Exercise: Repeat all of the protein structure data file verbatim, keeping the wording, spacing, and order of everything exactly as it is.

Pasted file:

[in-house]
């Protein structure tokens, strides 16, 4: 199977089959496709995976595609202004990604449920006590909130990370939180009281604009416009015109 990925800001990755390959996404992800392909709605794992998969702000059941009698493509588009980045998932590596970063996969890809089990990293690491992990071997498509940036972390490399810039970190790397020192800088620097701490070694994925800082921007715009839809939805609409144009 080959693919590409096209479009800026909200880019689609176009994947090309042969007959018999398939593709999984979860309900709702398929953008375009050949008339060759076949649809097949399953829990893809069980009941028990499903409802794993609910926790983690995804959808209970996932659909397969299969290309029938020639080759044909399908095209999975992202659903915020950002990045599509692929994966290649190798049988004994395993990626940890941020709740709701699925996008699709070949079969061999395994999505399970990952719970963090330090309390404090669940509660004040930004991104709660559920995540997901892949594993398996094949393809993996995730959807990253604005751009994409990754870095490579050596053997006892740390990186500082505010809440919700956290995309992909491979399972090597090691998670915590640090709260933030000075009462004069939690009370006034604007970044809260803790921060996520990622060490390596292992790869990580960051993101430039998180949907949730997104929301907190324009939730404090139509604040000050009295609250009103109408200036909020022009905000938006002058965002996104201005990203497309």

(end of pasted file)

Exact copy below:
[in-house]
């Protein structure tokens, strides 16, 4: 199977089959496709995976595609202004990604449920006590909130990370939180009281604009416009015109 990925800001990755390959996404992800392909709605794992998969702000059941009698493509588009980045998932590596970063996969890809089990990293690491992990071997498509940036972390490399810039970190790397020192800088620097701490070694994925800082921007715009839809939805609409144009 080959693919590409096209479009800026909200880019689609176009994947090309042969007959018999398939593709999984979860309900709702398929953008375009050949008339060759076949649809097949399953829990893809069980009941028990499903409802794993609910926790983690995804959808209970996932659909397969299969290309029938020639080759044909399908095209999975992202659903915020950002990045599509692929994966290649190798049988004994395993990626940890941020709740709701699925996008699709070949079969061999395994999505399970990952719970963090330090309390404090669940509660004040930004991104709660559920995540997901892949594993398996094949393809993996995730959807990253604005751009994409990754870095490579050596053997006892740390990186500082505010809440919700956290995309992909491979399972090597090691998670915590640090709260933030000075009462004069939690009370006034604007970044809260803790921060996520990622060490390596292992790869990580960051993101430039998180949907949730997104929301907190324009939730404090139509604040000050009295609250009103109408200036909020022009905000938006002058965002996104201005990203497309």